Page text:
It is the pulse wave of blood that originated in the contraction of the ventricle of the heart and resulting in the expansion and contraction regulate the caliber of the arteries.
The pulse wave represents the return of heartbeat, which is the amount of blood entering the arteries with each ventricular contraction and the adaptation of the arteries, ie, its ability to contract and dilate. It also provides information on the functioning of the aortic valve. The peripheral pulse is readily palpable in feet, hands, face and neck. It really can be felt in any area where a surface artery can be easily compressed against a bony surface. The pulse rate (beats per minute) corresponds to heart rate, which varies with age, sex, physical activity, emotional status, fever, drugs and bleeding.
Age: the pulse undergoes variation from the moment of birth to maturity and old age.
Sex: after puberty the pulse is slower in men than in women.
Physical exercise: pulse rate increases with physical activity. In athletes at rest is often diminished (bradycardia) due to the large size and strength of the heart. Athletes usually maintained a state of bradycardia.


Fever increases the pulse by peripheral vasodilation secondary to the rise of temperature.
Medication: Medication can affect the pulse rise and some others it decreases.
Bleeding: blood loss of 500 ml increases the pulse. Tachycardia is a sign of acute anemia.
Emotional state: emotions like fear, anxiety and pain can stimulate the sympathetic system to increase cardiac activity.


There are eight anatomical landmarks for palpation of the pulse.
Temporal pulse-temporal artery is palpated on the temporal bone on the outside of the front, in a journey from the eyebrow to the scalp.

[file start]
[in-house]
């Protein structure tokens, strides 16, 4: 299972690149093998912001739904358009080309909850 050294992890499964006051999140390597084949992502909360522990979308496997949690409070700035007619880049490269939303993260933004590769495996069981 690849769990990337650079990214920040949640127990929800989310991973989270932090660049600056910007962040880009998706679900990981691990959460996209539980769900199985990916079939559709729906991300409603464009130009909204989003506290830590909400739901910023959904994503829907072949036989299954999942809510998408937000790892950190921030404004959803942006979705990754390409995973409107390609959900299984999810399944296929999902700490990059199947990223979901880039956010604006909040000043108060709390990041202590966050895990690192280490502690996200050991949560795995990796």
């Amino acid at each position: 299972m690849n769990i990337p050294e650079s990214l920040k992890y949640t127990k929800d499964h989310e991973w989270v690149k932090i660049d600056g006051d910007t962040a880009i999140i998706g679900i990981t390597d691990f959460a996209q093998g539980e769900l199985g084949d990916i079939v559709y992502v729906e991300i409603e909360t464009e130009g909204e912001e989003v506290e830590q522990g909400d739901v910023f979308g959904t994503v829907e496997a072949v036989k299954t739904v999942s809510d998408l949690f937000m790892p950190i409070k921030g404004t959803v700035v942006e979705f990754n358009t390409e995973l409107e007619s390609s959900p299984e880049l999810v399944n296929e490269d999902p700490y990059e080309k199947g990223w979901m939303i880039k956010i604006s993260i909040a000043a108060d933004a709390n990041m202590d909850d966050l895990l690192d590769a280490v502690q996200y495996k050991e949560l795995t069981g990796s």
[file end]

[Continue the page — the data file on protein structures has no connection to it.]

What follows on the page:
Carotid pulse: located on the side of the neck between the trachea and the sternocleidomastoid. Do not apply excessive because it causes decreased heart rate and hypo-tension. Nor, should be palpated simultaneously on both sides to prevent a reduction in cerebral blood flow or even cardiac arrest.
Brachial pulse: it feels on the inside of biceps or in the middle of the space to ulnar.
Radial pulse: is palpable by gentle pressure on the radial artery in the middle of the inside of the wrist. It is the most widely used clinical method.
Femoral pulse: palpate the femoral artery located below the inguinal ligament.
Pulse knee: palpable by strong pressure on the popliteal artery behind the knee in the popliteal fossa.
Posterior tibial pulse: tibial artery is palpated located behind the medial malleolus.
Pedal pulses: palpate the dorsalis pedis artery on the bones of the upper back of the feet.

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